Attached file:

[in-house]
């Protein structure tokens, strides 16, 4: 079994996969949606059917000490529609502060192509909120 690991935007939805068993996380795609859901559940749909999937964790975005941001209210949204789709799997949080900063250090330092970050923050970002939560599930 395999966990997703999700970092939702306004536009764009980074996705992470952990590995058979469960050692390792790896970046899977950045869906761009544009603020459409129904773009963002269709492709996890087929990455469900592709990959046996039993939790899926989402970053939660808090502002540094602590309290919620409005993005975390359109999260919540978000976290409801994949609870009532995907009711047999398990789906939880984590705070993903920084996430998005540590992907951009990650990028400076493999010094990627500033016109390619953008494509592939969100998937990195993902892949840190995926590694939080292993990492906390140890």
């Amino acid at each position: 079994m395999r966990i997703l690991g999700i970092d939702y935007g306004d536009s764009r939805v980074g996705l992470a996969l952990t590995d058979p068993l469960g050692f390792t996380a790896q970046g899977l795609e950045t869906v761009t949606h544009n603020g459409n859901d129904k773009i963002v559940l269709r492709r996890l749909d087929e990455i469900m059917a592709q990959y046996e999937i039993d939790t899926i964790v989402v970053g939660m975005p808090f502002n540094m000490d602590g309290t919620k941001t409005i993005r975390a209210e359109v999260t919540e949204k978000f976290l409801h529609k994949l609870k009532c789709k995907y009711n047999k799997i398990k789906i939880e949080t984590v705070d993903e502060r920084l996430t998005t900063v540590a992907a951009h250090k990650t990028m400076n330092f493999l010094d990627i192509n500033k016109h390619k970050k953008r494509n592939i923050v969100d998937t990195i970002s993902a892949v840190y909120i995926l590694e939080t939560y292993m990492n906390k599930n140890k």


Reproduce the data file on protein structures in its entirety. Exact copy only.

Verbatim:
[in-house]
């Protein structure tokens, strides 16, 4: 079994996969949606059917000490529609502060192509909120 690991935007939805068993996380795609859901559940749909999937964790975005941001209210949204789709799997949080900063250090330092970050923050970002939560599930 395999966990997703999700970092939702306004536009764009980074996705992470952990590995058979469960050692390792790896970046899977950045869906761009544009603020459409129904773009963002269709492709996890087929990455469900592709990959046996039993939790899926989402970053939660808090502002540094602590309290919620409005993005975390359109999260919540978000976290409801994949609870009532995907009711047999398990789906939880984590705070993903920084996430998005540590992907951009990650990028400076493999010094990627500033016109390619953008494509592939969100998937990195993902892949840190995926590694939080292993990492906390140890």
């Amino acid at each position: 079994m395999r966990i997703l690991g999700i970092d939702y935007g306004d536009s764009r939805v980074g996705l992470a996969l952990t590995d058979p068993l469960g050692f390792t996380a790896q970046g899977l795609e950045t869906v761009t949606h544009n603020g459409n859901d129904k773009i963002v559940l269709r492709r996890l749909d087929e990455i469900m059917a592709q990959y046996e999937i039993d939790t899926i964790v989402v970053g939660m975005p808090f502002n540094m000490d602590g309290t919620k941001t409005i993005r975390a209210e359109v999260t919540e949204k978000f976290l409801h529609k994949l609870k009532c789709k995907y009711n047999k799997i398990k789906i939880e949080t984590v705070d993903e502060r920084l996430t998005t900063v540590a992907a951009h250090k990650t990028m400076n330092f493999l010094d990627i192509n500033k016109h390619k970050k953008r494509n592939i923050v969100d998937t990195i970002s993902a892949v840190y909120i995926l590694e939080t939560y292993m990492n906390k599930n140890k």